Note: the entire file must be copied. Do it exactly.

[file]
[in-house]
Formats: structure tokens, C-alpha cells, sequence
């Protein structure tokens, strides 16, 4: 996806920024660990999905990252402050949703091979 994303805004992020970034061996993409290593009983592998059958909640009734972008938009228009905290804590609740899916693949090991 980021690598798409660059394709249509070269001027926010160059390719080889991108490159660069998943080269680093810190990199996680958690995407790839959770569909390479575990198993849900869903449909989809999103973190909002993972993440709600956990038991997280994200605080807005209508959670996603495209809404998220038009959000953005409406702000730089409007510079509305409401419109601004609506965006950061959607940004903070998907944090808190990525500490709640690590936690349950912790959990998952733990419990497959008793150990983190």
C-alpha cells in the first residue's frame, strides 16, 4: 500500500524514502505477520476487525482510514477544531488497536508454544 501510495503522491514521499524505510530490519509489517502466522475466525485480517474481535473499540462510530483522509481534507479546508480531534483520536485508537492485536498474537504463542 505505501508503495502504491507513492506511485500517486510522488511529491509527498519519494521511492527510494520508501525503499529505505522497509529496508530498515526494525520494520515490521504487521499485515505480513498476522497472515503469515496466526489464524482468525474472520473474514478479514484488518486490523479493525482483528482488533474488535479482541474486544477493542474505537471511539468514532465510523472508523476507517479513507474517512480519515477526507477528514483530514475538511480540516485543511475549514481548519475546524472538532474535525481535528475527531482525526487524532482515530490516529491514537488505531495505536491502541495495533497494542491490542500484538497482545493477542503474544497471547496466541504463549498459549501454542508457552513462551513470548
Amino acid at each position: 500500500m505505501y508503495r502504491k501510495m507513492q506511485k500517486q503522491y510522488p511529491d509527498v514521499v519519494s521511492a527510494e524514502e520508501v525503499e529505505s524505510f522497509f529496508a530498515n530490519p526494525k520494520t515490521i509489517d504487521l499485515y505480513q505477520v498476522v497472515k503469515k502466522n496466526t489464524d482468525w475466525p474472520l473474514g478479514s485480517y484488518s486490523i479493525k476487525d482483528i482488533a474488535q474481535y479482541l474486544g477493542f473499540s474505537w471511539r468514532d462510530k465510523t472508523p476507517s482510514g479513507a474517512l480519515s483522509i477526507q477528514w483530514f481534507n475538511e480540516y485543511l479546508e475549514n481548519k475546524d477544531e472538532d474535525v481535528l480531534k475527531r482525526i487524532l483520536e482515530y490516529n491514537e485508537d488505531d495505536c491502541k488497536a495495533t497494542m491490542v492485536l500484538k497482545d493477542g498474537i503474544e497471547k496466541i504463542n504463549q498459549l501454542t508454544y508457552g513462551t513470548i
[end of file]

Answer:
[in-house]
Formats: structure tokens, C-alpha cells, sequence
């Protein structure tokens, strides 16, 4: 996806920024660990999905990252402050949703091979 994303805004992020970034061996993409290593009983592998059958909640009734972008938009228009905290804590609740899916693949090991 980021690598798409660059394709249509070269001027926010160059390719080889991108490159660069998943080269680093810190990199996680958690995407790839959770569909390479575990198993849900869903449909989809999103973190909002993972993440709600956990038991997280994200605080807005209508959670996603495209809404998220038009959000953005409406702000730089409007510079509305409401419109601004609506965006950061959607940004903070998907944090808190990525500490709640690590936690349950912790959990998952733990419990497959008793150990983190």
C-alpha cells in the first residue's frame, strides 16, 4: 500500500524514502505477520476487525482510514477544531488497536508454544 501510495503522491514521499524505510530490519509489517502466522475466525485480517474481535473499540462510530483522509481534507479546508480531534483520536485508537492485536498474537504463542 505505501508503495502504491507513492506511485500517486510522488511529491509527498519519494521511492527510494520508501525503499529505505522497509529496508530498515526494525520494520515490521504487521499485515505480513498476522497472515503469515496466526489464524482468525474472520473474514478479514484488518486490523479493525482483528482488533474488535479482541474486544477493542474505537471511539468514532465510523472508523476507517479513507474517512480519515477526507477528514483530514475538511480540516485543511475549514481548519475546524472538532474535525481535528475527531482525526487524532482515530490516529491514537488505531495505536491502541495495533497494542491490542500484538497482545493477542503474544497471547496466541504463549498459549501454542508457552513462551513470548
Amino acid at each position: 500500500m505505501y508503495r502504491k501510495m507513492q506511485k500517486q503522491y510522488p511529491d509527498v514521499v519519494s521511492a527510494e524514502e520508501v525503499e529505505s524505510f522497509f529496508a530498515n530490519p526494525k520494520t515490521i509489517d504487521l499485515y505480513q505477520v498476522v497472515k503469515k502466522n496466526t489464524d482468525w475466525p474472520l473474514g478479514s485480517y484488518s486490523i479493525k476487525d482483528i482488533a474488535q474481535y479482541l474486544g477493542f473499540s474505537w471511539r468514532d462510530k465510523t472508523p476507517s482510514g479513507a474517512l480519515s483522509i477526507q477528514w483530514f481534507n475538511e480540516y485543511l479546508e475549514n481548519k475546524d477544531e472538532d474535525v481535528l480531534k475527531r482525526i487524532l483520536e482515530y490516529n491514537e485508537d488505531d495505536c491502541k488497536a495495533t497494542m491490542v492485536l500484538k497482545d493477542g498474537i503474544e497471547k496466541i504463542n504463549q498459549l501454542t508454544y508457552g513462551t513470548i